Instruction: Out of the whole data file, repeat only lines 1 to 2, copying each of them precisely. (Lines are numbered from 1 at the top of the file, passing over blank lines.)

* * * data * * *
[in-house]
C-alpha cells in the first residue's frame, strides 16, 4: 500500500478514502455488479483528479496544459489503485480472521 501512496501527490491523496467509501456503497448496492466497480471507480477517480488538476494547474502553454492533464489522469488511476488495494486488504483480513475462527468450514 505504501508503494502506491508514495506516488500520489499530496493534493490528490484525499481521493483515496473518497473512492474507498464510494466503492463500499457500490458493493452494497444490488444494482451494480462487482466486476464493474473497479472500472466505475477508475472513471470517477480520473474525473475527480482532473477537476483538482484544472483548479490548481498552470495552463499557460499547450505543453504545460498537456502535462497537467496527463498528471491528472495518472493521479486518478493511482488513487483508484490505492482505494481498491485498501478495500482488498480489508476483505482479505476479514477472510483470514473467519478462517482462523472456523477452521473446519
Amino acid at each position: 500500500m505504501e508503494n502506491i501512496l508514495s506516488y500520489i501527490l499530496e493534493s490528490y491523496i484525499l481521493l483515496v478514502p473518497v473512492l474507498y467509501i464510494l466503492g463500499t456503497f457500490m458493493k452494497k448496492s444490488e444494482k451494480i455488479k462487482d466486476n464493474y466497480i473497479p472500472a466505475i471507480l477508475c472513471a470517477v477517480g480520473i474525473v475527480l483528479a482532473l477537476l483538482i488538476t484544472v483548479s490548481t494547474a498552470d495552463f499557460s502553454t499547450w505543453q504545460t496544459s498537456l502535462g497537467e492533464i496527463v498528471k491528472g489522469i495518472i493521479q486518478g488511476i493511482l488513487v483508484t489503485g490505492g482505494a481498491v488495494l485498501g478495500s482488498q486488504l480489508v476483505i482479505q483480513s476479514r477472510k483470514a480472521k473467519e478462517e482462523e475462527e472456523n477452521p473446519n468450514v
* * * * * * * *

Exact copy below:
[in-house]
C-alpha cells in the first residue's frame, strides 16, 4: 500500500478514502455488479483528479496544459489503485480472521 501512496501527490491523496467509501456503497448496492466497480471507480477517480488538476494547474502553454492533464489522469488511476488495494486488504483480513475462527468450514 505504501508503494502506491508514495506516488500520489499530496493534493490528490484525499481521493483515496473518497473512492474507498464510494466503492463500499457500490458493493452494497444490488444494482451494480462487482466486476464493474473497479472500472466505475477508475472513471470517477480520473474525473475527480482532473477537476483538482484544472483548479490548481498552470495552463499557460499547450505543453504545460498537456502535462497537467496527463498528471491528472495518472493521479486518478493511482488513487483508484490505492482505494481498491485498501478495500482488498480489508476483505482479505476479514477472510483470514473467519478462517482462523472456523477452521473446519